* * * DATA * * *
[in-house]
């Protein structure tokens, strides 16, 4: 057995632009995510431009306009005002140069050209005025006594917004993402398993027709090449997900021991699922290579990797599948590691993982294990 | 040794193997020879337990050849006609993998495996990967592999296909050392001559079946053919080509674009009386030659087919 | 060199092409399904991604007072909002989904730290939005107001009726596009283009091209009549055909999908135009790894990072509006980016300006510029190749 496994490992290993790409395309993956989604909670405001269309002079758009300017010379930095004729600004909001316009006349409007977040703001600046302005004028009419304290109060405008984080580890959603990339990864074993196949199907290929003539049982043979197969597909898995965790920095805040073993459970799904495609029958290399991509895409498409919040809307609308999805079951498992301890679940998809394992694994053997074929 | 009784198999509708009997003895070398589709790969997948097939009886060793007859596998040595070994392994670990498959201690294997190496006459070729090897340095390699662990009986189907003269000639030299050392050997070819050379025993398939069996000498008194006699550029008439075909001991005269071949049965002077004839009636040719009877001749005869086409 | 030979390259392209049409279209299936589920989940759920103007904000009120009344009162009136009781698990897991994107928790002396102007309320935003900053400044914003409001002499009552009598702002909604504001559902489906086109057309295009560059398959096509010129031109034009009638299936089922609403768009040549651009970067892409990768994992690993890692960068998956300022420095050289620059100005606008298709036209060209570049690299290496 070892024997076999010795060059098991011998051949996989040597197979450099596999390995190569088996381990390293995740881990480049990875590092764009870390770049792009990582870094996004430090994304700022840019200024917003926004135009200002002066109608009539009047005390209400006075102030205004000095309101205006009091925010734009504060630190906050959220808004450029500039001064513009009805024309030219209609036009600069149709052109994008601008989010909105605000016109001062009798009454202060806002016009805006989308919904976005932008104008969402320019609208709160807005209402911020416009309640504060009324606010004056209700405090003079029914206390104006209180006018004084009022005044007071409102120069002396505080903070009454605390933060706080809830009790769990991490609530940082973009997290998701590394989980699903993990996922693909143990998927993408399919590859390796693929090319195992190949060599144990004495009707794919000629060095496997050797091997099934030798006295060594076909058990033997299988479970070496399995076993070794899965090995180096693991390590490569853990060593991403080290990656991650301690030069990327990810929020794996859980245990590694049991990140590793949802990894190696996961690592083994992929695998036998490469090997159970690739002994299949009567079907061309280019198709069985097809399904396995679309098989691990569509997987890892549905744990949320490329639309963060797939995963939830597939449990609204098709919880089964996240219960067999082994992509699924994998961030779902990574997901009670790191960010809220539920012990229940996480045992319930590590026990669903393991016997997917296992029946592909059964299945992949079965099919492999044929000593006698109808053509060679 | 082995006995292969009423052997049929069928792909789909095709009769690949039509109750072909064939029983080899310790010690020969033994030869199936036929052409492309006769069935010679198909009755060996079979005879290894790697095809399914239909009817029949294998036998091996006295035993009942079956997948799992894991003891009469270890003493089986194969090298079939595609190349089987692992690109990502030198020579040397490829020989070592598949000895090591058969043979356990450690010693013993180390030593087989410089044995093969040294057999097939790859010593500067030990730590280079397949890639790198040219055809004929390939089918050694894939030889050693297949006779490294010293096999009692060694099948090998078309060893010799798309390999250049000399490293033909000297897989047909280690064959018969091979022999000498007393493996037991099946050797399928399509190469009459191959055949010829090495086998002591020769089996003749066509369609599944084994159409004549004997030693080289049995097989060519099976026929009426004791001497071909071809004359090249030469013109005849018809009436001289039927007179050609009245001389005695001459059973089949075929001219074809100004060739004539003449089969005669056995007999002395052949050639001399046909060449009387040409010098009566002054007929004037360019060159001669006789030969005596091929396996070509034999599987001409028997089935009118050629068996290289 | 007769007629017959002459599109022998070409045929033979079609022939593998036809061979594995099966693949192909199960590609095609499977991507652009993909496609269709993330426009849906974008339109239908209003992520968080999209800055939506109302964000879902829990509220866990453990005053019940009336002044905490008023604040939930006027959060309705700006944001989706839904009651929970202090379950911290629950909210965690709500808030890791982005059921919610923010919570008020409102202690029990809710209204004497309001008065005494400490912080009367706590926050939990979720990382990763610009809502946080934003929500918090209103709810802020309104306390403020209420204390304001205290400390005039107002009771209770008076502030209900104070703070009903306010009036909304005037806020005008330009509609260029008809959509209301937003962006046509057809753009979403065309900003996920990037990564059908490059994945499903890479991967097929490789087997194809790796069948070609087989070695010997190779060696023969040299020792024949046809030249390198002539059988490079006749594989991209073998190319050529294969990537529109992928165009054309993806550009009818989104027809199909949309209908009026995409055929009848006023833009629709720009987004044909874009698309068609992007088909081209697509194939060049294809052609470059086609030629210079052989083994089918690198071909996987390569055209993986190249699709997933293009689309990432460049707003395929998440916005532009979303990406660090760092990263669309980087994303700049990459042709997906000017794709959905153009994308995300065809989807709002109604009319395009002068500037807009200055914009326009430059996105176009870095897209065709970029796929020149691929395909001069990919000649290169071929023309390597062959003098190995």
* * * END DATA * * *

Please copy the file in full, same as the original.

[in-house]
């Protein structure tokens, strides 16, 4: 057995632009995510431009306009005002140069050209005025006594917004993402398993027709090449997900021991699922290579990797599948590691993982294990 | 040794193997020879337990050849006609993998495996990967592999296909050392001559079946053919080509674009009386030659087919 | 060199092409399904991604007072909002989904730290939005107001009726596009283009091209009549055909999908135009790894990072509006980016300006510029190749 496994490992290993790409395309993956989604909670405001269309002079758009300017010379930095004729600004909001316009006349409007977040703001600046302005004028009419304290109060405008984080580890959603990339990864074993196949199907290929003539049982043979197969597909898995965790920095805040073993459970799904495609029958290399991509895409498409919040809307609308999805079951498992301890679940998809394992694994053997074929 | 009784198999509708009997003895070398589709790969997948097939009886060793007859596998040595070994392994670990498959201690294997190496006459070729090897340095390699662990009986189907003269000639030299050392050997070819050379025993398939069996000498008194006699550029008439075909001991005269071949049965002077004839009636040719009877001749005869086409 | 030979390259392209049409279209299936589920989940759920103007904000009120009344009162009136009781698990897991994107928790002396102007309320935003900053400044914003409001002499009552009598702002909604504001559902489906086109057309295009560059398959096509010129031109034009009638299936089922609403768009040549651009970067892409990768994992690993890692960068998956300022420095050289620059100005606008298709036209060209570049690299290496 070892024997076999010795060059098991011998051949996989040597197979450099596999390995190569088996381990390293995740881990480049990875590092764009870390770049792009990582870094996004430090994304700022840019200024917003926004135009200002002066109608009539009047005390209400006075102030205004000095309101205006009091925010734009504060630190906050959220808004450029500039001064513009009805024309030219209609036009600069149709052109994008601008989010909105605000016109001062009798009454202060806002016009805006989308919904976005932008104008969402320019609208709160807005209402911020416009309640504060009324606010004056209700405090003079029914206390104006209180006018004084009022005044007071409102120069002396505080903070009454605390933060706080809830009790769990991490609530940082973009997290998701590394989980699903993990996922693909143990998927993408399919590859390796693929090319195992190949060599144990004495009707794919000629060095496997050797091997099934030798006295060594076909058990033997299988479970070496399995076993070794899965090995180096693991390590490569853990060593991403080290990656991650301690030069990327990810929020794996859980245990590694049991990140590793949802990894190696996961690592083994992929695998036998490469090997159970690739002994299949009567079907061309280019198709069985097809399904396995679309098989691990569509997987890892549905744990949320490329639309963060797939995963939830597939449990609204098709919880089964996240219960067999082994992509699924994998961030779902990574997901009670790191960010809220539920012990229940996480045992319930590590026990669903393991016997997917296992029946592909059964299945992949079965099919492999044929000593006698109808053509060679 | 082995006995292969009423052997049929069928792909789909095709009769690949039509109750072909064939029983080899310790010690020969033994030869199936036929052409492309006769069935010679198909009755060996079979005879290894790697095809399914239909009817029949294998036998091996006295035993009942079956997948799992894991003891009469270890003493089986194969090298079939595609190349089987692992690109990502030198020579040397490829020989070592598949000895090591058969043979356990450690010693013993180390030593087989410089044995093969040294057999097939790859010593500067030990730590280079397949890639790198040219055809004929390939089918050694894939030889050693297949006779490294010293096999009692060694099948090998078309060893010799798309390999250049000399490293033909000297897989047909280690064959018969091979022999000498007393493996037991099946050797399928399509190469009459191959055949010829090495086998002591020769089996003749066509369609599944084994159409004549004997030693080289049995097989060519099976026929009426004791001497071909071809004359090249030469013109005849018809009436001289039927007179050609009245001389005695001459059973089949075929001219074809100004060739004539003449089969005669056995007999002395052949050639001399046909060449009387040409010098009566002054007929004037360019060159001669006789030969005596091929396996070509034999599987001409028997089935009118050629068996290289 | 007769007629017959002459599109022998070409045929033979079609022939593998036809061979594995099966693949192909199960590609095609499977991507652009993909496609269709993330426009849906974008339109239908209003992520968080999209800055939506109302964000879902829990509220866990453990005053019940009336002044905490008023604040939930006027959060309705700006944001989706839904009651929970202090379950911290629950909210965690709500808030890791982005059921919610923010919570008020409102202690029990809710209204004497309001008065005494400490912080009367706590926050939990979720990382990763610009809502946080934003929500918090209103709810802020309104306390403020209420204390304001205290400390005039107002009771209770008076502030209900104070703070009903306010009036909304005037806020005008330009509609260029008809959509209301937003962006046509057809753009979403065309900003996920990037990564059908490059994945499903890479991967097929490789087997194809790796069948070609087989070695010997190779060696023969040299020792024949046809030249390198002539059988490079006749594989991209073998190319050529294969990537529109992928165009054309993806550009009818989104027809199909949309209908009026995409055929009848006023833009629709720009987004044909874009698309068609992007088909081209697509194939060049294809052609470059086609030629210079052989083994089918690198071909996987390569055209993986190249699709997933293009689309990432460049707003395929998440916005532009979303990406660090760092990263669309980087994303700049990459042709997906000017794709959905153009994308995300065809989807709002109604009319395009002068500037807009200055914009326009430059996105176009870095897209065709970029796929020149691929395909001069990919000649290169071929023309390597062959003098190995």